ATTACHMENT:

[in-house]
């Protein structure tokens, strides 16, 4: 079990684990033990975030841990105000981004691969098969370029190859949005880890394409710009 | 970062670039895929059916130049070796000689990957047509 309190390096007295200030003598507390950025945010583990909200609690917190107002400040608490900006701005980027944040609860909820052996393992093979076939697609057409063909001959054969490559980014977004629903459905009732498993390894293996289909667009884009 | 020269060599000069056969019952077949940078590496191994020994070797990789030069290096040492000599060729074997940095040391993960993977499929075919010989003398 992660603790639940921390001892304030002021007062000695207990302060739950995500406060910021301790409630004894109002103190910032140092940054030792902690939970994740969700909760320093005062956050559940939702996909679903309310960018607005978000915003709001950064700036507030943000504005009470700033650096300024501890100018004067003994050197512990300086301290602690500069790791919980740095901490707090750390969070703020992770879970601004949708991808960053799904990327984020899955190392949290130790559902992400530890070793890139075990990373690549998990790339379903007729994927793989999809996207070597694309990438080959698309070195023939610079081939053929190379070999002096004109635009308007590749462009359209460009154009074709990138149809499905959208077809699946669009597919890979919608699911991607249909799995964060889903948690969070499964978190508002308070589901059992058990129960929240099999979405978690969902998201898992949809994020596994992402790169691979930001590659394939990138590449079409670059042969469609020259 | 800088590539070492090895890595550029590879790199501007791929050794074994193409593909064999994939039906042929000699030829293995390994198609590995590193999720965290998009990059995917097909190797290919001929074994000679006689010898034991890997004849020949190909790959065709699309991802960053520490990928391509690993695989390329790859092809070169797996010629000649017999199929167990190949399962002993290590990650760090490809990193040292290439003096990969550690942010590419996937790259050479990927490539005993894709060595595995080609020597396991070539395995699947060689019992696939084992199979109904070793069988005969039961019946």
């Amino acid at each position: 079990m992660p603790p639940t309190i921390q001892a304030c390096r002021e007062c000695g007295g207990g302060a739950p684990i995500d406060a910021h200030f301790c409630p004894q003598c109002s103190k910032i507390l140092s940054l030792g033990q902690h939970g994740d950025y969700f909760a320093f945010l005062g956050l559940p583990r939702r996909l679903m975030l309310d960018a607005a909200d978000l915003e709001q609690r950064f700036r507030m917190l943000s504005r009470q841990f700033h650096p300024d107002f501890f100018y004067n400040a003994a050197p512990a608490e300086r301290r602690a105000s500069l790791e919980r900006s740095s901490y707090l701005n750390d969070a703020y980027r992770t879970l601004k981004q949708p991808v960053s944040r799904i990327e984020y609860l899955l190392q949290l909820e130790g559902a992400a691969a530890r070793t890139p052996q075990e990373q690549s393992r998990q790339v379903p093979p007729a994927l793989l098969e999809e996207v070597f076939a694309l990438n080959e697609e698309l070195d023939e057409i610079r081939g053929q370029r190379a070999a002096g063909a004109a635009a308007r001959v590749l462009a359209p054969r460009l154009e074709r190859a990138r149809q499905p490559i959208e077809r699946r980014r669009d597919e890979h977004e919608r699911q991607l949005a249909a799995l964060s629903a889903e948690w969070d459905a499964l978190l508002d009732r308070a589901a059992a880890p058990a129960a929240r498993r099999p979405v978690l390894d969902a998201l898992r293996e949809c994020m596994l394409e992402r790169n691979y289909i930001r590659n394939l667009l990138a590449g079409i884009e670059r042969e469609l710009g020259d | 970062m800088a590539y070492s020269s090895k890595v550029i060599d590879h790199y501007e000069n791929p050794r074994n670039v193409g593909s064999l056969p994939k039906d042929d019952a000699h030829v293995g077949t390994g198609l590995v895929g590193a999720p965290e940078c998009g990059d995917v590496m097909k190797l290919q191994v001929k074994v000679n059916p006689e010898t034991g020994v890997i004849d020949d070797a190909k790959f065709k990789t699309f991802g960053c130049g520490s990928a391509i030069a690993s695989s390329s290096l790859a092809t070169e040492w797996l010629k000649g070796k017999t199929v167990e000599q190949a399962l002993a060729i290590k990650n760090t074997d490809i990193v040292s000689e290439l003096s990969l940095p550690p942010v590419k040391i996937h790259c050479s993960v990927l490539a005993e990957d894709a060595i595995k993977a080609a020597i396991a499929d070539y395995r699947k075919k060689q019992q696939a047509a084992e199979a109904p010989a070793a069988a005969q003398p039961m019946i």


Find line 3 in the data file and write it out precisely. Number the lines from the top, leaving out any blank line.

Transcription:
């Amino acid at each position: 079990m992660p603790p639940t309190i921390q001892a304030c390096r002021e007062c000695g007295g207990g302060a739950p684990i995500d406060a910021h200030f301790c409630p004894q003598c109002s103190k910032i507390l140092s940054l030792g033990q902690h939970g994740d950025y969700f909760a320093f945010l005062g956050l559940p583990r939702r996909l679903m975030l309310d960018a607005a909200d978000l915003e709001q609690r950064f700036r507030m917190l943000s504005r009470q841990f700033h650096p300024d107002f501890f100018y004067n400040a003994a050197p512990a608490e300086r301290r602690a105000s500069l790791e919980r900006s740095s901490y707090l701005n750390d969070a703020y980027r992770t879970l601004k981004q949708p991808v960053s944040r799904i990327e984020y609860l899955l190392q949290l909820e130790g559902a992400a691969a530890r070793t890139p052996q075990e990373q690549s393992r998990q790339v379903p093979p007729a994927l793989l098969e999809e996207v070597f076939a694309l990438n080959e697609e698309l070195d023939e057409i610079r081939g053929q370029r190379a070999a002096g063909a004109a635009a308007r001959v590749l462009a359209p054969r460009l154009e074709r190859a990138r149809q499905p490559i959208e077809r699946r980014r669009d597919e890979h977004e919608r699911q991607l949005a249909a799995l964060s629903a889903e948690w969070d459905a499964l978190l508002d009732r308070a589901a059992a880890p058990a129960a929240r498993r099999p979405v978690l390894d969902a998201l898992r293996e949809c994020m596994l394409e992402r790169n691979y289909i930001r590659n394939l667009l990138a590449g079409i884009e670059r042969e469609l710009g020259d | 970062m800088a590539y070492s020269s090895k890595v550029i060599d590879h790199y501007e000069n791929p050794r074994n670039v193409g593909s064999l056969p994939k039906d042929d019952a000699h030829v293995g077949t390994g198609l590995v895929g590193a999720p965290e940078c998009g990059d995917v590496m097909k190797l290919q191994v001929k074994v000679n059916p006689e010898t034991g020994v890997i004849d020949d070797a190909k790959f065709k990789t699309f991802g960053c130049g520490s990928a391509i030069a690993s695989s390329s290096l790859a092809t070169e040492w797996l010629k000649g070796k017999t199929v167990e000599q190949a399962l002993a060729i290590k990650n760090t074997d490809i990193v040292s000689e290439l003096s990969l940095p550690p942010v590419k040391i996937h790259c050479s993960v990927l490539a005993e990957d894709a060595i595995k993977a080609a020597i396991a499929d070539y395995r699947k075919k060689q019992q696939a047509a084992e199979a109904p010989a070793a069988a005969q003398p039961m019946i």